Instead, let’s see what we can do using the existing autoconfiguration classes but just applying the ones we know we want to use, corresponding to the features we like. We could call this the "a la carte" approach, as opposed to "all you can eat" that comes with full autoconfiguration. Autoconfiguration classes are just regular @Configuration so in principle we can @Import them into an application that does not @EnableAutoConfiguration.

Warning
Don’t do this without reading the rest of the article. It’s not the right way to use Spring Boot Autoconfiguration. It might break something, but as always your mileage may vary.

For example, here is the application above, with all the features we want (excluding actuators):

@SpringBootConfiguration
@Import({
    WebFluxAutoConfiguration.class,
    ReactiveWebServerFactoryAutoConfiguration.class,
    ErrorWebFluxAutoConfiguration.class,
    HttpHandlerAutoConfiguration.class,
    ConfigurationPropertiesAutoConfiguration.class,
    PropertyPlaceholderAutoConfiguration.class
})
@RestController
public class DemoApplication {

  @GetMapping("/")
  public Mono<String> home() {
    return Mono.just("Hello World");
  }

  public void main(String[] args) {
    SpringApplication.run(DemoApplication.class, args);
  }

}

This version of the application will still have all the features we described above, but will start faster (probably by 30% or so). So what did we give up to get that faster start up? Here’s a quick rundown:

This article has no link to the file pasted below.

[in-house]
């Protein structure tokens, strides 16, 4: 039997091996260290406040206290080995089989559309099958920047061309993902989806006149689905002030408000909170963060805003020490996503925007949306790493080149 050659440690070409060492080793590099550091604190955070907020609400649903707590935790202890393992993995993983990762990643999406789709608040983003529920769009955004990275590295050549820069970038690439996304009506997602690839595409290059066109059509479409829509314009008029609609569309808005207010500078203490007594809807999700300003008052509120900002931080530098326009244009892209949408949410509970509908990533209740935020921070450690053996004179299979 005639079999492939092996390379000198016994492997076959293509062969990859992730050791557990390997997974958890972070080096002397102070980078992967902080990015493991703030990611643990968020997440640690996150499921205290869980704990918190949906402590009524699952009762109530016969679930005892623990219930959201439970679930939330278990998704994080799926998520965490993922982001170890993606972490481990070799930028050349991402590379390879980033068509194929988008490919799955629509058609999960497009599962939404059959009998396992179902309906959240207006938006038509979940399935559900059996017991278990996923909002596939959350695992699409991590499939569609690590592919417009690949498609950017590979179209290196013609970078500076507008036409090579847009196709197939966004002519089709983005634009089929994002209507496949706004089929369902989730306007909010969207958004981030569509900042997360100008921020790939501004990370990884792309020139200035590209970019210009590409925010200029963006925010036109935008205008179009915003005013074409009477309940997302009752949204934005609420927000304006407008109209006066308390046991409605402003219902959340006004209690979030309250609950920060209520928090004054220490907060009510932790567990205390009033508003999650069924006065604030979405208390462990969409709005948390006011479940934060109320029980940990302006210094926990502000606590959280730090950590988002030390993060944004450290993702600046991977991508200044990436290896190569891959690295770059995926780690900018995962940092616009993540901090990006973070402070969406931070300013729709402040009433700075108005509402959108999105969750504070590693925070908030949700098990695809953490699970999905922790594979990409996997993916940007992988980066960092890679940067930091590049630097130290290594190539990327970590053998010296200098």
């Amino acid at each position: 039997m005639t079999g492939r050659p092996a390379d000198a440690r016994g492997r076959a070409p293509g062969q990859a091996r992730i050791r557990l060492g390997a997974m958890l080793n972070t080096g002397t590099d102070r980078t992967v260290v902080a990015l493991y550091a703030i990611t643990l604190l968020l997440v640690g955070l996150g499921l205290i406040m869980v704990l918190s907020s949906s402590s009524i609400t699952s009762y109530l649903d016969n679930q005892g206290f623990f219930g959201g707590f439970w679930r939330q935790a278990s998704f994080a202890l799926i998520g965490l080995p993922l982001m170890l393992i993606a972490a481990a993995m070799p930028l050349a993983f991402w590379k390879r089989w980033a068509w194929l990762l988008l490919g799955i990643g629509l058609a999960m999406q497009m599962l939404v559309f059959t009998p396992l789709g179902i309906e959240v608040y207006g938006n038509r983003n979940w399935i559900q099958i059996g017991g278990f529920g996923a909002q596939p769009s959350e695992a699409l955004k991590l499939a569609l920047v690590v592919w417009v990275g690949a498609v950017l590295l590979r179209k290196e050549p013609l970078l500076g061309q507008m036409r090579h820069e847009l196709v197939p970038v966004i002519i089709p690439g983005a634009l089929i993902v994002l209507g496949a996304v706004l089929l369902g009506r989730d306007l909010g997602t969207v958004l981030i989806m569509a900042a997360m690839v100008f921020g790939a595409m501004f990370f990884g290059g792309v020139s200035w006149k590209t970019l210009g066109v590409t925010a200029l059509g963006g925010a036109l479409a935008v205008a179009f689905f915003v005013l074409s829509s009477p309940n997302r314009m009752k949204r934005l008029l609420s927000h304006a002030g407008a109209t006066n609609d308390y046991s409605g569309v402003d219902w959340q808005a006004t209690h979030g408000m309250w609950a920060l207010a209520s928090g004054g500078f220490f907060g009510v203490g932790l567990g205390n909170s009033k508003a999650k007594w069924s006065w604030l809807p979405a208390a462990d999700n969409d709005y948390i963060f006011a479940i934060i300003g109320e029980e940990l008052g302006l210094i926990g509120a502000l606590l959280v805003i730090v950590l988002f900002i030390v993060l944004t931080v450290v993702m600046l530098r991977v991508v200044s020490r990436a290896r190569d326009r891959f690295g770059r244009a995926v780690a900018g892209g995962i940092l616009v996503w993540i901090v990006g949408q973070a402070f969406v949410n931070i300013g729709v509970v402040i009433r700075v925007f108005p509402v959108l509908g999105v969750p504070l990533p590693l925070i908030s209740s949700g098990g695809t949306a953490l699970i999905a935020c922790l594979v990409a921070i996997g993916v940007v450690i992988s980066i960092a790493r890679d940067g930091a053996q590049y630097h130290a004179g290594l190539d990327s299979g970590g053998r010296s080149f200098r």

• The full features set of Spring Boot autoconfiguration includes other stuff that might actually be needed in a real application, as opposed to the specific tiny sample. In other words, the 30% speed up is not going to be available for all applications, and your mileage may vary.

  • The manual configuration is brittle, and hard to guess. If you wrote another application that did slightly different things, you would need a different configuration import. You can mitigate this by extracting it into a convenience class or annotation, and re-using it.

  • An @Import does not behave the same way as @EnableAutoConfiguration in relation to ordering of configuration classes. The order is important within the @Import in case some classes have conditional behaviour that depend on earlier classes. To mitigate you just have to be careful.

  • There is another ordering problem in a typical real-world application. To mimic the behaviour of @EnableAutoConfiguration you need the user configurations to be processed first, so that they can override the conditional configuration in Spring Boot. If you use @ComponentScan, you can’t control the order of the scan, or the order those classes are processed compared to @Imports. You can mitigate this by using a different annotation (see below).

  • The Spring Boot autoconfigurations were actually never designed to be used this way, and doing so might introduce subtle bugs in your application. The only mitigations for this are exhaustive testing that it works the way you expect, and being cautious about upgrades.

Adding Actuators

We can also add the actuators if they are on the classpath:

@SpringBootConfiguration
@Import({
    WebFluxAutoConfiguration.class,
    ReactiveWebServerFactoryAutoConfiguration.class,
    ErrorWebFluxAutoConfiguration.class,
    HttpHandlerAutoConfiguration.class,